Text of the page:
[00:03:32] We were the first community to start curbside recycling. Yeah, came back to school to assemble a team and try to figure this out. I wasn’t sure if I was going to go the entrepreneurial route or if I would just work for another company that could help solve this problem.
[00:03:48] That’s how I landed at a Haas.
[00:03:51] Paulina: That’s amazing. And I love that idea of bikinis with pockets.
[00:03:55] Paulina: Tell me a little bit more about Kind of Fancy. You said it was the company that really gave you your entrepreneur bug. What was the biggest thing that you learned from starting that company?
[00:04:06] Lindsey: Yeah, so it was really fun because my sister was a fashion designer. She was working at Converse and then she moved to San Francisco. My brother is a digital designer. He now works at Facebook and I found the culture of the company was 100% like our family humor.
[00:04:22] My brother was our model and he’s like a really burly, bearded dude, but he kept saying, whenever I put on a bikini, we have the highest click through rates.
[00:04:34] Paulina: That’s great.
[00:04:36] Lindsey: People loved him. Like, Oh, my gosh, it was so much fun. I learned how fun this startup can be because if the culture is fun, it makes it not feel like work. The other thing I learned the hard way in that is assessing a market size. Our market was girls with urban style who surf. We targeted San Francisco and New York, and the female surf community in those two cities, which is so small. We felt like we nailed that market. And I think we did. We sold all the surf shops in San Francisco and then someone you work in Southern California and then in Hawaii.
[00:05:16] And I think that we really appeal to that customer, but the market size was too small and we kept hearing the greater need of surf women in those communities, which was, we want to know where to surf. We want inside knowledge on how to learn to surf. And I ignored it because I wanted to solve this problem for me, and I didn’t care about whether it was a real business. By the time that we got far enough along that, I realized I needed to listen more. We’d been working for too hard for too long without that breakthrough moment that I was losing my team. And so that was a hard-learned lesson, but a really valuable one.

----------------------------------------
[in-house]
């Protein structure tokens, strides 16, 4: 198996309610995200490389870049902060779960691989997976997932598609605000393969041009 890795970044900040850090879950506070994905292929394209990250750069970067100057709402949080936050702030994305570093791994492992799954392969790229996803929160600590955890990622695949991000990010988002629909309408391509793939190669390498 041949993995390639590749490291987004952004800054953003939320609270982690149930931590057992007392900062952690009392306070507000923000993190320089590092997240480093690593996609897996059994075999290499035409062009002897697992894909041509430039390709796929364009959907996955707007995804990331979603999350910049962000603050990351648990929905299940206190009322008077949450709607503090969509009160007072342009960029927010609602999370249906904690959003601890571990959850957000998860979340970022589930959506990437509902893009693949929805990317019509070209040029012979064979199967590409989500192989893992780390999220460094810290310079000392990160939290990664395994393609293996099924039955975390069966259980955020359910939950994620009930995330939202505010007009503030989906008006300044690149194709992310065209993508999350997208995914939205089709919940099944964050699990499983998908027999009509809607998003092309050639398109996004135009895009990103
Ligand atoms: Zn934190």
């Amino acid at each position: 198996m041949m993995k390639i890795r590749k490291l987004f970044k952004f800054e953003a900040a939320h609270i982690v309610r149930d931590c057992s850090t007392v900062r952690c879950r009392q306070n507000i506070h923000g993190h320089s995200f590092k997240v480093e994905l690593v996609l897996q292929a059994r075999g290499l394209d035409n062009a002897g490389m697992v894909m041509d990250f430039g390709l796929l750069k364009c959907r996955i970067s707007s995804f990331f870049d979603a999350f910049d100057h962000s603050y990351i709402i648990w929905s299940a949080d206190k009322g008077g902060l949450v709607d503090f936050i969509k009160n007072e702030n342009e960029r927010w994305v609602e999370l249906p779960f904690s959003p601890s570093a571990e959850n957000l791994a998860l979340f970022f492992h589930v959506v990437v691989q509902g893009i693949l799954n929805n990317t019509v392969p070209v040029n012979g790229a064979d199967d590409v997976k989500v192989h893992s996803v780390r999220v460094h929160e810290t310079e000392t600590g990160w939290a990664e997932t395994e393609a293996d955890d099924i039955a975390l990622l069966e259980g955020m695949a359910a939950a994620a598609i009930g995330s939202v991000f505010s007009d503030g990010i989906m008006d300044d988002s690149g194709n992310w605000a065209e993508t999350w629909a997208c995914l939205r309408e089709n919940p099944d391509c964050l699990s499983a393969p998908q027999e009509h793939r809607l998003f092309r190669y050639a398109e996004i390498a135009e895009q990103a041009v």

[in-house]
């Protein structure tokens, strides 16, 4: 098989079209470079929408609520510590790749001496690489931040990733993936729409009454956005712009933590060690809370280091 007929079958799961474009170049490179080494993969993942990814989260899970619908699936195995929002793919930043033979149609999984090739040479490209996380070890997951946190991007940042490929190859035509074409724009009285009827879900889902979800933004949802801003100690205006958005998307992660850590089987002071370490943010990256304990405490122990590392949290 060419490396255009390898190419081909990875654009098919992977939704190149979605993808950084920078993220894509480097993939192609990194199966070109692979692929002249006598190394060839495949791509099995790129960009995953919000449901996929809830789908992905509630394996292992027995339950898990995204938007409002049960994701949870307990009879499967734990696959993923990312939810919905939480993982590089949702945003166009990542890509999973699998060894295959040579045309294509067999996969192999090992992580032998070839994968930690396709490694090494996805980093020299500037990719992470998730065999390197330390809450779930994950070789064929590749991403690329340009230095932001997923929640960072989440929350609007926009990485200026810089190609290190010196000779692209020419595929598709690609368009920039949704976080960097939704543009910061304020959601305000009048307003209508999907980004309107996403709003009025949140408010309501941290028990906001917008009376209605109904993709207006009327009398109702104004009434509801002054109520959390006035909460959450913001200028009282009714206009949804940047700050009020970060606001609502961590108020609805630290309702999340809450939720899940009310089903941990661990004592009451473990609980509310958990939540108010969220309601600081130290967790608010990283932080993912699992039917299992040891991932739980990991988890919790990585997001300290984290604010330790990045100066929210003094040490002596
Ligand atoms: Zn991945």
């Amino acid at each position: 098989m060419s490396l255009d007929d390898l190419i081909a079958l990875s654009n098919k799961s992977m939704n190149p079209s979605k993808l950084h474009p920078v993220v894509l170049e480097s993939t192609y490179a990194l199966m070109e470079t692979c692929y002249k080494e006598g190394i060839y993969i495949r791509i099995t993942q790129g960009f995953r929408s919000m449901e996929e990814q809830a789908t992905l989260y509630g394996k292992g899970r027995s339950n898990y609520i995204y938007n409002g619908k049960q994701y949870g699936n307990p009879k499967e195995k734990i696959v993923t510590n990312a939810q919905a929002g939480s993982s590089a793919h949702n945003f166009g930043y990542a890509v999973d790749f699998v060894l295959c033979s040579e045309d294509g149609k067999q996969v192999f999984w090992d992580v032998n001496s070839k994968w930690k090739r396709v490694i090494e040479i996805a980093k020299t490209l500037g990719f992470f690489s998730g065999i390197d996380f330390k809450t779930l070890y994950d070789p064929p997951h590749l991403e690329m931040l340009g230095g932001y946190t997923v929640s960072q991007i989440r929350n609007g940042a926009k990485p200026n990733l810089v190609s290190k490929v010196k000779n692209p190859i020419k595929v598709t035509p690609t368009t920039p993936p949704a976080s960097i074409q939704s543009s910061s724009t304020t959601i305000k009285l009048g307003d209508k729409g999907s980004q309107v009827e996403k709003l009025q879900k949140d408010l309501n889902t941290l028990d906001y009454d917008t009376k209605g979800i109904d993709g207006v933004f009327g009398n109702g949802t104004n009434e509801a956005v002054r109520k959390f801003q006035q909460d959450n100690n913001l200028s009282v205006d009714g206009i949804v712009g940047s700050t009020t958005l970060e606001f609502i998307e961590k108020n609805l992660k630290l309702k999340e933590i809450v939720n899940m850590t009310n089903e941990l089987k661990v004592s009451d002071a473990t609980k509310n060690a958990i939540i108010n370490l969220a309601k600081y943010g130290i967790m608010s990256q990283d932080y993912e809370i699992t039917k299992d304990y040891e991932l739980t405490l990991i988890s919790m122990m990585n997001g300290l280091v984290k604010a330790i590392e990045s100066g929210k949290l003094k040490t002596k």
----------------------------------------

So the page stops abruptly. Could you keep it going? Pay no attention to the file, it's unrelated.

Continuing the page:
[00:05:55] Paulina: And you moved to Hawaii while still working on Kind of Fancy?
[00:05:59] Lindsey: So, I still was working as a perfusionist. I got a job offer. My husband and I met in Nicaragua. He was running a surf resort and I was down there. I was volunteering at a clinic for three months. He had just moved to San Francisco and it was a little tough for him. But I, soon after, got recruited by this job in Hawaii and I was like, this seems perfect. So, we ended up there for two and a half years.
[00:06:24] Paulina: That’s great. Tell me a little bit more how you got involved with Surf Riders.
[00:06:28] Lindsey: Basically, we were hiking; we were on a vacation in Hawaii. We were visiting like one of the sister islands, and my husband’s mom was there. She works for Oceana and they’ve been involved with Surfrider forever. We were hiking to this really remote beach on coy. We got down to pass the cliff as we’re hiking down. And the sand looked like it was rainbow colored. And I was like, this is crazy. And when we got close, his mom was like, no, that’s not sand. That’s microplastics. And so, you pick up the sand and it was super colorful because it was plastic and not sand. And I was like, Oh my God.
[00:07:09] And so after that, my husband got me a Surfrider membership for Christmas. And then after I started going to meetings, I was hooked and I was like, we have to solve these problems. This plastic waste is huge. And another thing is coming from the Bay area, I feel like we rely so heavily on our government to solve our problems for us.
[00:07:30] We take it for granted that most of we’re not getting that much plastic. Styrofoam is gone. It’s a lot of compostable. We feel as though they have our backs in a way. And in Hawaii, the policy really had lagged. There was still a ton of styrofoam and a ton of plastic bags. I was at least trying to get them up to the standard of the Bay area.
[00:07:52] But then after I started uncovering the truth about some compostable and how they’re actually ending up in landfills, I realized even what we were doing in the Bay area wasn’t enough.
[00:08:03] Paulina: No, that’s really shocking too. I feel like seeing it firsthand is so different than all these news articles about that plastic island somewhere out there that we hear about, but we don’t necessarily see every day. So even just seeing it, I can see why that would be just like super impactful. And so that was kind of your Aha! moment that you were like, I want to go back to school and I want to help solve this problem.
[00:08:30] Lindsey: Yeah, pretty much. I think that living in Hawaii and getting involved with Surfrider ignited my activist spirit and my entrepreneurial spirit. I think it had already been ignited and I was like, all right, let’s put these together. It helped kind of me have a direction. I didn’t know how it was all going to come together, but I started basically studying for the GMAT and getting ready for what was going to be my next steps.
[00:08:55] Paulina: You only applied to Haas, you got in obviously. Was there anything when you arrived on campus and that first semester or in that first year that surprised you about Haas?
[00:09:06] Lindsey: I remember on the, what is it, WE Launch? They gave us all reusable water bottles that had a QR code on them, and you could count how many water bottles you saved. And then we, then there’s no trash bins at Chou Hall. And I was like, I couldn’t be anywhere else in the world.